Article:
In 1845, Robert Graham’s death created a vacancy for the traditionally dual appointment to the University of Edinburgh’s chair of botany and the Regius Keepership of the Edinburgh Royal Botanic Garden. John Hutton Balfour and Joseph Hooker emerged as the leading candidates. The contest quickly became embroiled in long running controversies over the nature and control of Scottish university education at a time of particular social and political tension after a recent schism in Church of Scotland. The politics (...) of the appointment were complicated by the fact that the Edinburgh Town Council chose the chair while the keepership was under the patronage of the Westminster government . Balfour eventually emerged triumphant after a bitter campaign marked on all sides by intense politicking. The struggle to replace Graham provides a case study in how Victorian men of science adapted their aspirations to the practical realities of life in industrial, reforming, imperial, multinational Britain. (shrink)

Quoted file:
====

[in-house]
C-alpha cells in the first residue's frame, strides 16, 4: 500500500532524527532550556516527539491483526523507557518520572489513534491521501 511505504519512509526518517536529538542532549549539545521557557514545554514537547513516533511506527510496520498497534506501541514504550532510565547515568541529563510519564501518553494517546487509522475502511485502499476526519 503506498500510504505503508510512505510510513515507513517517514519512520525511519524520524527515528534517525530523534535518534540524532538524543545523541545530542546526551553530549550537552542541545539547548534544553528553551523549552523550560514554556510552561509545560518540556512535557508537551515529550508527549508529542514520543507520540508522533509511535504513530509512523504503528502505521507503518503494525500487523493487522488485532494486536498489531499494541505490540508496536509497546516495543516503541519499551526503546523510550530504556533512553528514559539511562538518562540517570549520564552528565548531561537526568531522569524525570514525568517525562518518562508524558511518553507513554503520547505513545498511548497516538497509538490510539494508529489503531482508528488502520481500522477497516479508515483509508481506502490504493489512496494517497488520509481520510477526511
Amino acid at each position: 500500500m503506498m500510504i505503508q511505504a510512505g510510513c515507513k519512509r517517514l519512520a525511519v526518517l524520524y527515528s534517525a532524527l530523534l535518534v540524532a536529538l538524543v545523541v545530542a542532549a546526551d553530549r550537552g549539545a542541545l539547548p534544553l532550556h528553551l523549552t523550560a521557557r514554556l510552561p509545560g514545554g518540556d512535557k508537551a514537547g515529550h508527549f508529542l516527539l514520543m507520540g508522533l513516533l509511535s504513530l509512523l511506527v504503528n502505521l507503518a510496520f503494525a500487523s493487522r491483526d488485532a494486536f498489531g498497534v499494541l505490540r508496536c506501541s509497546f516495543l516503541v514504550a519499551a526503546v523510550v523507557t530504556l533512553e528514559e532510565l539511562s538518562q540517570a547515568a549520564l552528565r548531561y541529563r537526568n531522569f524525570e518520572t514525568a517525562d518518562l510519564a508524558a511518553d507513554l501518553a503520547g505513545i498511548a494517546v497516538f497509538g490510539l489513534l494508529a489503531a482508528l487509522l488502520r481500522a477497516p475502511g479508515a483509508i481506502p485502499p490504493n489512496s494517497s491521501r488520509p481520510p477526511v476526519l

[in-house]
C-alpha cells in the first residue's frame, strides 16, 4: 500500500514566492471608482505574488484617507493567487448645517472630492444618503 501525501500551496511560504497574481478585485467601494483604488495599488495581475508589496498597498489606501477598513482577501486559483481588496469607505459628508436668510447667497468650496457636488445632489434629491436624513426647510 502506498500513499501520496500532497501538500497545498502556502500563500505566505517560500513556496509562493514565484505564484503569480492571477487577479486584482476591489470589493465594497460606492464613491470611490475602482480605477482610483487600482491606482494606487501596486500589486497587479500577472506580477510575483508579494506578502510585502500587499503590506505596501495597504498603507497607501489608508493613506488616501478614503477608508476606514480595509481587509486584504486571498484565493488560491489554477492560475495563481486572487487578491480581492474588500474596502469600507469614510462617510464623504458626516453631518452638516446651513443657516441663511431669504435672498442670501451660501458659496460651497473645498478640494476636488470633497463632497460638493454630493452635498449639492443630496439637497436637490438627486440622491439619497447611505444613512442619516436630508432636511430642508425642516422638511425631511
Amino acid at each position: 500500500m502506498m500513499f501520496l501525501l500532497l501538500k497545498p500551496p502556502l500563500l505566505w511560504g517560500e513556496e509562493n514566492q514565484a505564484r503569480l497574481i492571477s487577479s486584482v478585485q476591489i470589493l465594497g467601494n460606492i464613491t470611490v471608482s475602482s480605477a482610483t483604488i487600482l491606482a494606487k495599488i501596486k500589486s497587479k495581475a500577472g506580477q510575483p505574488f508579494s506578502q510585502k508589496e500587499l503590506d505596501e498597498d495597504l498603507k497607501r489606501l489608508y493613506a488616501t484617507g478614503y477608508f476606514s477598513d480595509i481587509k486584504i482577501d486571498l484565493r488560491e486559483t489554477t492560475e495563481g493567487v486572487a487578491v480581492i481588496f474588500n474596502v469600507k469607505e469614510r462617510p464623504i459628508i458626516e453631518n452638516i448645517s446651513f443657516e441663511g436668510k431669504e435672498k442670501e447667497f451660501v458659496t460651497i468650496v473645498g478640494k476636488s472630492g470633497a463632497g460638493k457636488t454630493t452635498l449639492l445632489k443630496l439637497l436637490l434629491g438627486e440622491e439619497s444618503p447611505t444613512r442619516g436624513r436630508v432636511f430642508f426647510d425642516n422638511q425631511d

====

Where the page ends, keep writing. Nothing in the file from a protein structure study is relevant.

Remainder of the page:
In the last homily he gave before becoming Pope Benedict XVI, Cardinal Joseph Ratzinger described modern life as ruled by a “dictatorship of relativism which does not recognize anything as definitive and whose ultimate goal consists solely” of satisfying “the desires of one’s own ego.” An eminent scholar familiar with the centuries-old debates over relativism, Ratzinger chose to oversimplify or even caricature a philosophical approach of great sophistication and antiquity. His homily depicts the relativist as someone blown about “by (...) every wind of doctrine,” whereas the relativist sticks firmly to one argument—that human knowledge is not absolute. Gathering prominent intellectuals from disciplines most relevant to the controversy—ethics, theology, political theory, anthropology, psychology, cultural studies, epistemology, philosophy of science, and classics—this special double issue of _Common Knowledge_ contests Ratzinger’s denunciation of relativism. One essay relates the arguments of Ratzinger to those of two other German scholars—the conservative political theorist Ernst Wolfgang Böckenförde and the liberal philosopher and sociologist Jürgen Habermas—since all three men assume that social order depends on the existence of doctrinal authority. The contributors here argue for an intellectual and social life free of the desire for an “infantilizing” authority. One proposes that the Christian god is a relativist who prefers limitation and ambiguity; another, initially in agreement with Ratzinger about the danger relativism poses to faith and morals, then argues that this danger is what makes relativism valuable. The issue closes with the first English translation of an extract from a book on Catholic-Jewish relations by Cardinal Carlo Maria Martini, one of the Catholic Church’s most progressive figures. _Contributors_. David Bloor, Daniel Boyarin, Mary Baine Campbell, Lorraine Daston, Arnold I. Davidson, John Forrester, Kenneth J. Gergen, Simon Goldhill, Jeffrey F. Hamburger, Julia Kristeva, Carlo Maria Cardinal Martini, Christopher Norris, Joseph Cardinal Ratzinger, Richard Shusterman, Barbara Herrnstein Smith, Jeffrey Stout, Gianni Vattimo. (shrink)